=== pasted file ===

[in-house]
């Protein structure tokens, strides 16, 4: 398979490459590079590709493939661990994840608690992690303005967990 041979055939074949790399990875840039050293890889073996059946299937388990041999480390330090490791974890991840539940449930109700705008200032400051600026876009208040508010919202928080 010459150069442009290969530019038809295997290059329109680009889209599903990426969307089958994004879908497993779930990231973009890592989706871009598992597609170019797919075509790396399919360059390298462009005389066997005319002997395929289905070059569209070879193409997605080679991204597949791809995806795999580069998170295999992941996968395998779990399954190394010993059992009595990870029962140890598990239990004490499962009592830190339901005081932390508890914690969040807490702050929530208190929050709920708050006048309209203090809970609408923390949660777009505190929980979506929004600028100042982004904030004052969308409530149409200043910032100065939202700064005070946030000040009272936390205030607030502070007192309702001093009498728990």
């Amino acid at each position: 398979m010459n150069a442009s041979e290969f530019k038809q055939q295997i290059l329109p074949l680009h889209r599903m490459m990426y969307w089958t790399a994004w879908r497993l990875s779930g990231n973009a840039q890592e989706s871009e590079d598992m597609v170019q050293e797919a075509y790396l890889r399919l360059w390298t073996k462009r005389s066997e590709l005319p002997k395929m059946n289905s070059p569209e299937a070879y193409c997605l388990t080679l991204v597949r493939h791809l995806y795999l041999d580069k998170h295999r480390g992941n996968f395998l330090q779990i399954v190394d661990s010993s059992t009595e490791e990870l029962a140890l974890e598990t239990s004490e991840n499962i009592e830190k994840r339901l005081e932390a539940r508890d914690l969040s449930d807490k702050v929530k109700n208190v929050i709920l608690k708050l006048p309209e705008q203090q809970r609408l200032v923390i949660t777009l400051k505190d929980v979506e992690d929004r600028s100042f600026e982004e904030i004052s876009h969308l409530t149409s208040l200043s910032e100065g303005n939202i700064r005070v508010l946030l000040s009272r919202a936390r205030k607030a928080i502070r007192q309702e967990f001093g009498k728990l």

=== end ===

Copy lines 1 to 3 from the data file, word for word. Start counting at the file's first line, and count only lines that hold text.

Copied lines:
[in-house]
């Protein structure tokens, strides 16, 4: 398979490459590079590709493939661990994840608690992690303005967990 041979055939074949790399990875840039050293890889073996059946299937388990041999480390330090490791974890991840539940449930109700705008200032400051600026876009208040508010919202928080 010459150069442009290969530019038809295997290059329109680009889209599903990426969307089958994004879908497993779930990231973009890592989706871009598992597609170019797919075509790396399919360059390298462009005389066997005319002997395929289905070059569209070879193409997605080679991204597949791809995806795999580069998170295999992941996968395998779990399954190394010993059992009595990870029962140890598990239990004490499962009592830190339901005081932390508890914690969040807490702050929530208190929050709920708050006048309209203090809970609408923390949660777009505190929980979506929004600028100042982004904030004052969308409530149409200043910032100065939202700064005070946030000040009272936390205030607030502070007192309702001093009498728990």
């Amino acid at each position: 398979m010459n150069a442009s041979e290969f530019k038809q055939q295997i290059l329109p074949l680009h889209r599903m490459m990426y969307w089958t790399a994004w879908r497993l990875s779930g990231n973009a840039q890592e989706s871009e590079d598992m597609v170019q050293e797919a075509y790396l890889r399919l360059w390298t073996k462009r005389s066997e590709l005319p002997k395929m059946n289905s070059p569209e299937a070879y193409c997605l388990t080679l991204v597949r493939h791809l995806y795999l041999d580069k998170h295999r480390g992941n996968f395998l330090q779990i399954v190394d661990s010993s059992t009595e490791e990870l029962a140890l974890e598990t239990s004490e991840n499962i009592e830190k994840r339901l005081e932390a539940r508890d914690l969040s449930d807490k702050v929530k109700n208190v929050i709920l608690k708050l006048p309209e705008q203090q809970r609408l200032v923390i949660t777009l400051k505190d929980v979506e992690d929004r600028s100042f600026e982004e904030i004052s876009h969308l409530t149409s208040l200043s910032e100065g303005n939202i700064r005070v508010l946030l000040s009272r919202a936390r205030k607030a928080i502070r007192q309702e967990f001093g009498k728990l």